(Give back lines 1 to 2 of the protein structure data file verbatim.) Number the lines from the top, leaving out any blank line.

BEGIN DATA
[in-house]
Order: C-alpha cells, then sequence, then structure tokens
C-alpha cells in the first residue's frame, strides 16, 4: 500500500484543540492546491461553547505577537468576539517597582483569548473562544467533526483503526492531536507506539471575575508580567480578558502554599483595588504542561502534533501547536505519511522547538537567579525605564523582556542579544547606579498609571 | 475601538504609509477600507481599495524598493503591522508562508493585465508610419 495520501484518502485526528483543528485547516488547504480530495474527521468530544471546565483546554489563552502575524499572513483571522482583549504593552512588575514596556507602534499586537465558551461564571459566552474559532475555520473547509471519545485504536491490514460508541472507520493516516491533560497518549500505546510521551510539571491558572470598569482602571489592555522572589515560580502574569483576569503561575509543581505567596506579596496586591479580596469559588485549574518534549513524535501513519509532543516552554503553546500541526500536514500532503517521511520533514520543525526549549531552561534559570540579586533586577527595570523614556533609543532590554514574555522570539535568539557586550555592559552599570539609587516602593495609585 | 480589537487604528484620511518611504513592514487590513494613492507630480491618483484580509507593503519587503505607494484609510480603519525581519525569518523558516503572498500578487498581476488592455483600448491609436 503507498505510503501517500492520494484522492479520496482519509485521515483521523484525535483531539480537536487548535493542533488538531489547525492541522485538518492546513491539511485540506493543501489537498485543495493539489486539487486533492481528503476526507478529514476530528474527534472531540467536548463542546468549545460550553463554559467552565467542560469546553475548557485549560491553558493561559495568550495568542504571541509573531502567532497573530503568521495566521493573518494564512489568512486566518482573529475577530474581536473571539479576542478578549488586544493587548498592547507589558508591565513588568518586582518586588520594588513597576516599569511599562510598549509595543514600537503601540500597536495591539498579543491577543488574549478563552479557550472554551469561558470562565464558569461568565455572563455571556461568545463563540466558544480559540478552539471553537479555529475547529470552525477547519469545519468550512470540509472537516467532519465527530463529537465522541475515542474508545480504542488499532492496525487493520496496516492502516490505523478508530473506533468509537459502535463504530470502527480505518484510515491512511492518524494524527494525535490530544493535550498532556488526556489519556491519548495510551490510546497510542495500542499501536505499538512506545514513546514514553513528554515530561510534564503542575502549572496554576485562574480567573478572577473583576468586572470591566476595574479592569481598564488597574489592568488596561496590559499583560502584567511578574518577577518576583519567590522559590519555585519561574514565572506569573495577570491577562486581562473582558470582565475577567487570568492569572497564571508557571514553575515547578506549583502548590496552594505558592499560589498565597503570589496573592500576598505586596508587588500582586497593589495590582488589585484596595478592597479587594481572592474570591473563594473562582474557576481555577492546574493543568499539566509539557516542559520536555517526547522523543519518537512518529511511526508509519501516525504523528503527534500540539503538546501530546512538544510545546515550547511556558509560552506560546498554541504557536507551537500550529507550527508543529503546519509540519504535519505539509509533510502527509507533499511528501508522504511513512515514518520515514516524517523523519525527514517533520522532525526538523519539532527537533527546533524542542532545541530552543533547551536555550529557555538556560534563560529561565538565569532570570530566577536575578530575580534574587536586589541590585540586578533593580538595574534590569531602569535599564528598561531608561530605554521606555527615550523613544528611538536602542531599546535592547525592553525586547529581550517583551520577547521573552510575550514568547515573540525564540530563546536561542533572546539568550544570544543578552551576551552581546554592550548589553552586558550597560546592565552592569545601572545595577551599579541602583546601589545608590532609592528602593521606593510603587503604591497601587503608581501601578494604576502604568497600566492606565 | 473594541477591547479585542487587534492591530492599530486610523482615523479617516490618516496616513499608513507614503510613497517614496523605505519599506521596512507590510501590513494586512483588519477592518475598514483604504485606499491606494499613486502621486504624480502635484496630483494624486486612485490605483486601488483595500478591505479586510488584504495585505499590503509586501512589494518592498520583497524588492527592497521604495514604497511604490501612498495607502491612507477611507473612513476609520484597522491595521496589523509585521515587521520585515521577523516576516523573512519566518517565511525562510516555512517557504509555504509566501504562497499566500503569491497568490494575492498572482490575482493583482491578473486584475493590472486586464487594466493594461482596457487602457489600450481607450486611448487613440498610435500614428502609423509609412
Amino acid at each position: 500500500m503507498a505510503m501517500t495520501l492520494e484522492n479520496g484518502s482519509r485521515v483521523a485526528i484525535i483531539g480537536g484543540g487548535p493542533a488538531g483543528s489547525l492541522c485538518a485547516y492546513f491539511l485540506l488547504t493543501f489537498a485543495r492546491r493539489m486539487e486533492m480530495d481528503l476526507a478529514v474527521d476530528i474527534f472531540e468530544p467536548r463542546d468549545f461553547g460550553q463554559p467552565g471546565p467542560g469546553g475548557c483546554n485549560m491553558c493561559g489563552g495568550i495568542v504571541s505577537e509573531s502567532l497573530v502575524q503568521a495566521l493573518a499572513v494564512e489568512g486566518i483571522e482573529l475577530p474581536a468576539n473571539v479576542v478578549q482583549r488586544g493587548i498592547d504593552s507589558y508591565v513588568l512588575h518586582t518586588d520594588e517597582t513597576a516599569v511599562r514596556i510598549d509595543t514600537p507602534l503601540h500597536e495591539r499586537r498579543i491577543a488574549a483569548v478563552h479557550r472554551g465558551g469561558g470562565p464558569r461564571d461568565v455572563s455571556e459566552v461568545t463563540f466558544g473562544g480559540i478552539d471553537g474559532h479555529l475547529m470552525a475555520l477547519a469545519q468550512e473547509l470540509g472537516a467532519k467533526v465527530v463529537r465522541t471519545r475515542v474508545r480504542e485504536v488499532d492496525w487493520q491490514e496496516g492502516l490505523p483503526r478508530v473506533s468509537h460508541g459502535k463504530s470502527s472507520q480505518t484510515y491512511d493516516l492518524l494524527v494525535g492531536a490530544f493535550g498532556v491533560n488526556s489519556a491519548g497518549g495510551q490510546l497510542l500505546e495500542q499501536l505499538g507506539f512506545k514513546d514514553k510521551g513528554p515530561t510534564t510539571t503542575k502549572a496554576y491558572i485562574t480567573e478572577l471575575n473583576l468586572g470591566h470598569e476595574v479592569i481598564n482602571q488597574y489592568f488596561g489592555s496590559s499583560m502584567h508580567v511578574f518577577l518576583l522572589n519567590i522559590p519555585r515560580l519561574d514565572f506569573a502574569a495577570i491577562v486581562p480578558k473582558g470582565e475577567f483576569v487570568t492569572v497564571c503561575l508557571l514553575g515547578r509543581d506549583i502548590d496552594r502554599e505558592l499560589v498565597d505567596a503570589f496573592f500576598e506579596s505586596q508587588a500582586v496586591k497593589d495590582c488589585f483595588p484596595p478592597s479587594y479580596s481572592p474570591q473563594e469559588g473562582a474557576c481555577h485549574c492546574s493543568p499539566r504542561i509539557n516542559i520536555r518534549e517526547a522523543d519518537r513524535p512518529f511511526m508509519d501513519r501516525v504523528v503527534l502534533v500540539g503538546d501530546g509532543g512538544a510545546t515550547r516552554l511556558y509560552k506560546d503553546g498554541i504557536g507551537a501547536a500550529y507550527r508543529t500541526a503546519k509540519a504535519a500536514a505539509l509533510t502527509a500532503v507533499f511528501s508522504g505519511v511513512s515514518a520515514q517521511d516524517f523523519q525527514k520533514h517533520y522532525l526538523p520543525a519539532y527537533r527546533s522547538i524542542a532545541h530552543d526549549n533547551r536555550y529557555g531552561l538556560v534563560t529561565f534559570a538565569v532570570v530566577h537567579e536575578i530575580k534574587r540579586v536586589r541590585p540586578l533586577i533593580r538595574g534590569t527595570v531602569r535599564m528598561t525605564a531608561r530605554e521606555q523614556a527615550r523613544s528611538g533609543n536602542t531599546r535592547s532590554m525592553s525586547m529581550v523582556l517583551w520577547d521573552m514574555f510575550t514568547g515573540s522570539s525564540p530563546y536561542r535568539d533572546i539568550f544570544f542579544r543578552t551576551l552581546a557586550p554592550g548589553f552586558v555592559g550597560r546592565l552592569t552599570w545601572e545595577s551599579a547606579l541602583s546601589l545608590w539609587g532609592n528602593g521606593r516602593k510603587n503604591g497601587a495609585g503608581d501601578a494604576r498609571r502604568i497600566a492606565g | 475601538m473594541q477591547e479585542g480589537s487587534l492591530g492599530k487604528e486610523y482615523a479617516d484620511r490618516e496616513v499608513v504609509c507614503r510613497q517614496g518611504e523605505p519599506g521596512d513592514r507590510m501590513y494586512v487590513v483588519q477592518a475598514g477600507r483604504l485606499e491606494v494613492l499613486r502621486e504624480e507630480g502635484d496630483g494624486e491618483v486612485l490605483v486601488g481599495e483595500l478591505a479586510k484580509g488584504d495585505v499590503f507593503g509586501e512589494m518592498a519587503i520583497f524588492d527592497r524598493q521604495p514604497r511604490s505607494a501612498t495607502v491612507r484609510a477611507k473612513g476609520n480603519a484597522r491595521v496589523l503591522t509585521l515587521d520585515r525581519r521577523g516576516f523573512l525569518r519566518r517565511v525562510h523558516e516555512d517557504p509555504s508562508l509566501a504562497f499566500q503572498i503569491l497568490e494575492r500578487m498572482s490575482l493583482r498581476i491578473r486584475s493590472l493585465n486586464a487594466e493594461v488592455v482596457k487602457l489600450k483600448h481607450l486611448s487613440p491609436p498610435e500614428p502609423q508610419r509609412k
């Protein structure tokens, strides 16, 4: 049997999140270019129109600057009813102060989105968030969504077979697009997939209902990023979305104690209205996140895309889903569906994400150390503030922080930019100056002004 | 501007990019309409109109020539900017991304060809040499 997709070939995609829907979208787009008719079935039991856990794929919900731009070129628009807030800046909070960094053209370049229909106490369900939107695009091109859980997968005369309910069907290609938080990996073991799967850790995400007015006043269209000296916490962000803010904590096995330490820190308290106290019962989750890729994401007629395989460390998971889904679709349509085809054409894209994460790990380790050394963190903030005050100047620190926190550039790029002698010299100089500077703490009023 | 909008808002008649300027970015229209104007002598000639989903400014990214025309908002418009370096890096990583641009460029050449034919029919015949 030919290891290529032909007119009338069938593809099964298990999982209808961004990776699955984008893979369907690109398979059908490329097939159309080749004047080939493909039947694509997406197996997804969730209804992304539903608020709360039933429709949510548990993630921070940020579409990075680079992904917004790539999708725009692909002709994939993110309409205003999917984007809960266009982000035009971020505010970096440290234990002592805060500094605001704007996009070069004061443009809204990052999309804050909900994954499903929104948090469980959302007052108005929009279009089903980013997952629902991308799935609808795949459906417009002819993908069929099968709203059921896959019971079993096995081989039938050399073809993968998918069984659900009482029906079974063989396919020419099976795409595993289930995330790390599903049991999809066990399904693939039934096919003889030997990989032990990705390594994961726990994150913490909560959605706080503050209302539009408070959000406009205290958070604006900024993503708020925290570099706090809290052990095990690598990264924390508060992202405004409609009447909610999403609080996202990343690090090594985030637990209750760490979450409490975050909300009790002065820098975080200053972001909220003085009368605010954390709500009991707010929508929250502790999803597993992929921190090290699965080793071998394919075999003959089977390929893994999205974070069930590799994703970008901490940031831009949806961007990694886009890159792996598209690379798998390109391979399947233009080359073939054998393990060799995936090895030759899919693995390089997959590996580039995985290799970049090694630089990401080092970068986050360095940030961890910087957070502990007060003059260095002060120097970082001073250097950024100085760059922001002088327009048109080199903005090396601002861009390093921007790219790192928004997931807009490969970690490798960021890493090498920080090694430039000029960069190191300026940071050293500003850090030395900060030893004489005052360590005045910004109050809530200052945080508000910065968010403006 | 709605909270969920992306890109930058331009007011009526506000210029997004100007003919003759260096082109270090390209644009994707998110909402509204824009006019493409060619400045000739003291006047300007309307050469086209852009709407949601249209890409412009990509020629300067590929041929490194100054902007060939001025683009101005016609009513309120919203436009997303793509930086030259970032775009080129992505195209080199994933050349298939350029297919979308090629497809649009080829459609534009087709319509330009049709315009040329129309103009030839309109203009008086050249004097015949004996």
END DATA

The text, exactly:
[in-house]
Order: C-alpha cells, then sequence, then structure tokens